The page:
Why a Bible Teacher Needs Encouragement

Teachers can easily get discouraged.

  • They may still have uncertainties about what to do, fear of failing, feelings of inadequacy.
  • They may need to make some sacrifices to find time in their busy schedules to adequately prepare.
  • They may face personal issues or stresses that affect their teaching.
  • They may be frustrated by discipline problems, not seeing results, etc.

How to Encourage, Affirm, and Show Appreciation to Teachers

We begin with our own attitude toward teachers.

Are we truly thankful for the teachers we have or bemoaning those we don’t?

Teacher Encouragement - Will Reap Harvest
Genuine appreciation turns into praying for teachers that God builds them up and helps them see their labor isn’t in vain (1 Cor. 15:58).

Are we regularly and consistently praying for our Bible teachers?

Are we not only praying for them but also with them?

We help them look at their teaching ministry through God’s eyes.

Are we encouraging discouraged teachers with relevant Bible verses?

Resource: Encouragers for Teachers of God’s Word Devotional

We give honest feedback and helpful tools and resources to make a difference.

Are we providing more than just a pat on the back?

Are we getting beyond just words and truly helping teachers?

We consistently encourage, affirm, and show appreciation.

Are we relying only an occasional note of encouragement to make a difference in how teachers feel, or do we find frequent opportunities in multiple ways to let teachers know they matter?


Time Issues, A Big Hindrance to Effective Bible Teaching


A number of years ago, a poll on the asking reasons church leaders most heard for not people serving, put busyness at the top of the list by a large margin. A poll today probably would give similar results. Time issues not only affect recruiting teachers but also can prove to be a big hindrance to effective Bible teaching for those who have accepted the invitation to teach. It can lead to inadequate lesson preparation and a struggle to participate in teacher training.

Helping Teachers with Time Issues

Since time management tends to revolve around priorities, we need to ask:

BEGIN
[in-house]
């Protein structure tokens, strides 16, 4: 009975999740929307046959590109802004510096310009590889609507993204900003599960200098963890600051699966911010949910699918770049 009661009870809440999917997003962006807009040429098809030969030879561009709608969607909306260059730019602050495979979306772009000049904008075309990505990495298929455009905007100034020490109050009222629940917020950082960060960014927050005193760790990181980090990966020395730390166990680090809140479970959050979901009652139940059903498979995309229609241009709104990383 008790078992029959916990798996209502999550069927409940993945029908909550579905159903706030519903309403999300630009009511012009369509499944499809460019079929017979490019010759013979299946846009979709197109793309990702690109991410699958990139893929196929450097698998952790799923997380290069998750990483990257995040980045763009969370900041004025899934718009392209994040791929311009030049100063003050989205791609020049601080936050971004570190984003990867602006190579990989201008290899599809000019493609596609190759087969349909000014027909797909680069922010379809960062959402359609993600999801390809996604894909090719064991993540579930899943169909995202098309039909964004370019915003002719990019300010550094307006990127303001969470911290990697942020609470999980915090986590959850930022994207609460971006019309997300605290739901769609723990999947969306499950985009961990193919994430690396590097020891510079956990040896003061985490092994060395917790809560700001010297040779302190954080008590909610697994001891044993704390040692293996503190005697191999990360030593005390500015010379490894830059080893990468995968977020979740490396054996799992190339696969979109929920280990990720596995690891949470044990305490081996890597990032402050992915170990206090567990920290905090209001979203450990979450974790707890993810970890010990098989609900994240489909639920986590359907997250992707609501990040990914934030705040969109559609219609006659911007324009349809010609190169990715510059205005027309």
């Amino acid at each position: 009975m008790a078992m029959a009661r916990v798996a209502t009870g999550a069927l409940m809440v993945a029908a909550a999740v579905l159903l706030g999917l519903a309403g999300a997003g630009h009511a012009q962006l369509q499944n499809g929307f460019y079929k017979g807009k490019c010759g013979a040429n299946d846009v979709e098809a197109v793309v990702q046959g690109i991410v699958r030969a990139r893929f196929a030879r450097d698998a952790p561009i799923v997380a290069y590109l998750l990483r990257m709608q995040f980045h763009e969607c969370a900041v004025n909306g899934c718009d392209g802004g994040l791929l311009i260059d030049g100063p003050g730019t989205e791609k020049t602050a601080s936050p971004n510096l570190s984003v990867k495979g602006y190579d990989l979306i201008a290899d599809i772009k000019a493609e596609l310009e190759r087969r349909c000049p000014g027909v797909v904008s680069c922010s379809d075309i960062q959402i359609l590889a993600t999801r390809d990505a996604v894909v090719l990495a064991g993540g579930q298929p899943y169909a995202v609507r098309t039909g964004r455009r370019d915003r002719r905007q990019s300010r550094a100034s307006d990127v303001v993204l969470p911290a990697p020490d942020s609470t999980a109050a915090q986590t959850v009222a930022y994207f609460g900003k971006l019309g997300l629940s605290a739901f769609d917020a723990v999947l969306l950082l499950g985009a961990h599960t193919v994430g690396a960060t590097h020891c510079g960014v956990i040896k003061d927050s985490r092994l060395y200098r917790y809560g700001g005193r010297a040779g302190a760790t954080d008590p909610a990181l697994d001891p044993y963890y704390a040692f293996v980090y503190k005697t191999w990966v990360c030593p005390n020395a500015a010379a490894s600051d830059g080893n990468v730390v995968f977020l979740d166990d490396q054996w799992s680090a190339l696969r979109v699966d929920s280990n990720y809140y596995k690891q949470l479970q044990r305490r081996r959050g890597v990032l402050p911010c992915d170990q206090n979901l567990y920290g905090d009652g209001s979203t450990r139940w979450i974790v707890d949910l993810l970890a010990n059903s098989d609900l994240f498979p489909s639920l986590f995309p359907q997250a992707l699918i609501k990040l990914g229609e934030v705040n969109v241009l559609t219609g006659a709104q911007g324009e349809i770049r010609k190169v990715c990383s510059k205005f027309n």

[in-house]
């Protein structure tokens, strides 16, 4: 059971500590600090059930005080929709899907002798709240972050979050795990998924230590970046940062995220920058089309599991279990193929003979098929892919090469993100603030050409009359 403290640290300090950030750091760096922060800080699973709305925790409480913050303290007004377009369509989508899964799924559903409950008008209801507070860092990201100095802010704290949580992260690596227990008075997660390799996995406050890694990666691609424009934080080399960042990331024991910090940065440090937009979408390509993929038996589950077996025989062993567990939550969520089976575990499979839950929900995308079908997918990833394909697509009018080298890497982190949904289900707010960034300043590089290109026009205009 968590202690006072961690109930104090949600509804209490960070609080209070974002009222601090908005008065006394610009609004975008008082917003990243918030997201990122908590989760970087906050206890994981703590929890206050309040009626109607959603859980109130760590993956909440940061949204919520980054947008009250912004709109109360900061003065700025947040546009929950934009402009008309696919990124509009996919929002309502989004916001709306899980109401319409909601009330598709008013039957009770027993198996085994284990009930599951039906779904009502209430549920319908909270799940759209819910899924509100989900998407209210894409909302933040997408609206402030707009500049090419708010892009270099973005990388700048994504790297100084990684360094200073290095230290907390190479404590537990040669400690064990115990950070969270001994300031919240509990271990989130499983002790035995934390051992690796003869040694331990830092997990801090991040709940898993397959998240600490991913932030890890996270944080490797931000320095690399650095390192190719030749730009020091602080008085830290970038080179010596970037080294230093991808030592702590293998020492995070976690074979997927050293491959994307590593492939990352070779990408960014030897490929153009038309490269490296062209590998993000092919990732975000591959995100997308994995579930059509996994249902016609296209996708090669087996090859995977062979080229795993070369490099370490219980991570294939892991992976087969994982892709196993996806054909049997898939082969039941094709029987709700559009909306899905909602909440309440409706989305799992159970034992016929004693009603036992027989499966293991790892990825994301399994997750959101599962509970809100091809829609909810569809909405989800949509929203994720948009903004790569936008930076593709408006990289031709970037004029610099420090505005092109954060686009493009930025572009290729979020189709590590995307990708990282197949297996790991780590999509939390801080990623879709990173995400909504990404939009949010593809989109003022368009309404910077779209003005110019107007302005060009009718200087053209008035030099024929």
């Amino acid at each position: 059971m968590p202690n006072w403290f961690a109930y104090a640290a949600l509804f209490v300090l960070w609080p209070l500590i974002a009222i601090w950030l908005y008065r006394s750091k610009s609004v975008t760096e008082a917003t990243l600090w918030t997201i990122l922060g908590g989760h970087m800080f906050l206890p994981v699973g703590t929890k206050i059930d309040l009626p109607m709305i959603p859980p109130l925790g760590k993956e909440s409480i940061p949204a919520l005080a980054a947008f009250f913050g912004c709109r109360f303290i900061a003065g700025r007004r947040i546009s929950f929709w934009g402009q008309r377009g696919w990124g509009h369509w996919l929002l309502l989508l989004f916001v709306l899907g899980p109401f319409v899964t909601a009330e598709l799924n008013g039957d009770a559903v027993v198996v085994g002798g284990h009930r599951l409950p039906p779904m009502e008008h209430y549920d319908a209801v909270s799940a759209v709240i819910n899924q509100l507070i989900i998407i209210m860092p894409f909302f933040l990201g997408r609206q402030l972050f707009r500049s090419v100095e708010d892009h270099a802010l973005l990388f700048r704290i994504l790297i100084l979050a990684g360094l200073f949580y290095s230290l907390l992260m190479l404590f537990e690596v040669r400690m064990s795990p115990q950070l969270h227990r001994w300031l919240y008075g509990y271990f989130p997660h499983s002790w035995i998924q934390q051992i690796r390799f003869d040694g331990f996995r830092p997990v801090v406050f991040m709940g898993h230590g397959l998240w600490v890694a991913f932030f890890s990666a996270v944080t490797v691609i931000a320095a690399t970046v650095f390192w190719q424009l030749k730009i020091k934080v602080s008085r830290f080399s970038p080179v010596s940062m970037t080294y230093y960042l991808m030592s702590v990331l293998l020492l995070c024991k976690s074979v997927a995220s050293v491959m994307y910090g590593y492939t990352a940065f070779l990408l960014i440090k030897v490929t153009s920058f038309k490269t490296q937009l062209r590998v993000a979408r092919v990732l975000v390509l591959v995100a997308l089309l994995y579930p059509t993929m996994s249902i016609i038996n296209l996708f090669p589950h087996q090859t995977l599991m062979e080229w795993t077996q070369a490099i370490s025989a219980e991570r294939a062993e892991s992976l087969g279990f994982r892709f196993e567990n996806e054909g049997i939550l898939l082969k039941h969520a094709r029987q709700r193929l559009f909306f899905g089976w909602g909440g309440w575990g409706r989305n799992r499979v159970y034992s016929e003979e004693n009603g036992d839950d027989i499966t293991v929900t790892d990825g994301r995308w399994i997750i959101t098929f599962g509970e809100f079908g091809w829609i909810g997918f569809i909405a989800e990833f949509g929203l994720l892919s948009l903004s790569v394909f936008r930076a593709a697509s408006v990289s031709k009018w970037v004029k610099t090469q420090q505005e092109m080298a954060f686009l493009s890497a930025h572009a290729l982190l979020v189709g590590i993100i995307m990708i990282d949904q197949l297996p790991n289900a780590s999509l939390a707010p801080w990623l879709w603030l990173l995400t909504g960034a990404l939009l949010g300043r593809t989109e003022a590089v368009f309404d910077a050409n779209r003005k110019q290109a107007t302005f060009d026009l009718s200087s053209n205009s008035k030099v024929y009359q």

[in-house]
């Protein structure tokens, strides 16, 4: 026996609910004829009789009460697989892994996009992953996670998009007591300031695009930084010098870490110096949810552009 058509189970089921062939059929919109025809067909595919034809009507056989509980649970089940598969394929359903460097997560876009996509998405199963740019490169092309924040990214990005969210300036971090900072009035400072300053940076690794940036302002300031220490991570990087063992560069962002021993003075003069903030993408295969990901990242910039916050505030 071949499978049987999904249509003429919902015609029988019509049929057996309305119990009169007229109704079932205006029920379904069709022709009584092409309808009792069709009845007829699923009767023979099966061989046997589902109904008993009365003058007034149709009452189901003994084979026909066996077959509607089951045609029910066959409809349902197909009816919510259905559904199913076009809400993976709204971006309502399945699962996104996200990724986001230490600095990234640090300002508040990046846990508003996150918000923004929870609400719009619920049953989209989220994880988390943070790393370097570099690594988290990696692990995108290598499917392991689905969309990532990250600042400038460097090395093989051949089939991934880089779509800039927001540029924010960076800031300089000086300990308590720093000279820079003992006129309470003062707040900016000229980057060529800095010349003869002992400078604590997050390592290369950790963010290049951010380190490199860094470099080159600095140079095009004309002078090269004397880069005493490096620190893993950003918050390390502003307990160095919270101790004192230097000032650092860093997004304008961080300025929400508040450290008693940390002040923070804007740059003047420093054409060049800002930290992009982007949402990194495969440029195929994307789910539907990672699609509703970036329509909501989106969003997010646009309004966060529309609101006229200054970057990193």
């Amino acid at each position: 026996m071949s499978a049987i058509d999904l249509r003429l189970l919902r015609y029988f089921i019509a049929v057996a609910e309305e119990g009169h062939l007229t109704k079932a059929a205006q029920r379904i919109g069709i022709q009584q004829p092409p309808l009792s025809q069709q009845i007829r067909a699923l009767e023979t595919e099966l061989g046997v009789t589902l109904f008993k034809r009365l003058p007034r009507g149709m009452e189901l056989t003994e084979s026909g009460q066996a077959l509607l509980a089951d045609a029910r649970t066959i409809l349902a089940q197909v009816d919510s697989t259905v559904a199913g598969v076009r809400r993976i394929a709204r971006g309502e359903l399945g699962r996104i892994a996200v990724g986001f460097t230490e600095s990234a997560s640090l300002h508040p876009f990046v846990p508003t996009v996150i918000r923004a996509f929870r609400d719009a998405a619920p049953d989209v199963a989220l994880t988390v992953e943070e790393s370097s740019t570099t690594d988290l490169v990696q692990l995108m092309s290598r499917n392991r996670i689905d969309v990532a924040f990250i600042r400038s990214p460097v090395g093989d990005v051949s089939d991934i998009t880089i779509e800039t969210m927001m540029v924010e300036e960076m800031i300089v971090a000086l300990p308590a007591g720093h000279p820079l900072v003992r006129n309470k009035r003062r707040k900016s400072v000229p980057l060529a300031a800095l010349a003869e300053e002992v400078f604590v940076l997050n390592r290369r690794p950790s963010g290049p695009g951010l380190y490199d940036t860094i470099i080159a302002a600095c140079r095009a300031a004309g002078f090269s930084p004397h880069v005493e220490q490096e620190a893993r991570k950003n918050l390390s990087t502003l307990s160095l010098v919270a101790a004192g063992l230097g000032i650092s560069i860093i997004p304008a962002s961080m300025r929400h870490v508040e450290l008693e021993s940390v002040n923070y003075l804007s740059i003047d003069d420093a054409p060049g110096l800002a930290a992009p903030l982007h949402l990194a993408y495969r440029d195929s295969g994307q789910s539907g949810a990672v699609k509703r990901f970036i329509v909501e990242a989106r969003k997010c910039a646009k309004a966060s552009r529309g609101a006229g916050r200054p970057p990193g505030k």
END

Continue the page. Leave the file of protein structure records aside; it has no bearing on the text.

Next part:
• Have we adequately laid the groundwork for the priority of Bible teaching?

To Read: Legitimate Excuses?

  • Have we encouraged teachers to follow God’s priorities in the whole of their lives, not just their teaching?

To Read: Priorities for Time Management

Sometimes the season of a person’s life leads to a legitimately busier schedule so we need to ask:

  • What can we do to help free people up to have more time?

(i.e., offer practical help, even if it’s just an hour’s relief with childcare or eldercare, etc.)

  • Are there ways we can restructure to better accommodate people’s busy schedules?

(i.e., team teaching, rotation schedule, limited responsibility as opposed to being responsible for the whole session, etc.)

Help for Time Management When It Poses a Big Hindrance to Effective Bible Teaching

As a Church, we need to help teachers to apply biblical principles to time management. Here are two ways you can do that:

  1. Pass on this post: Bible Verses for Teachers Struggling with Time Management

Click on the above link and you’ll find share buttons at the top and bottom of the article. You can e-mail it to individuals with a personal note of encouragement or you can post it on a social media platform for all your teachers.

  1. Order this reproducible resource to distribute to teachers struggling with this issue: Time Management for Teachers Worksheet

Time Management Worksheet to Help with Time IssuesClick on the above link to go the store where you can learn more about this 10 page worksheet asking the question, “With only so many hours in a day, how am I supposed to find time to teach?”. While a worksheet can be used with small groups of teachers working through it together, it is also ideal for busy individuals to fit training into what works best for their schedule, going at their own pace, and in their own space.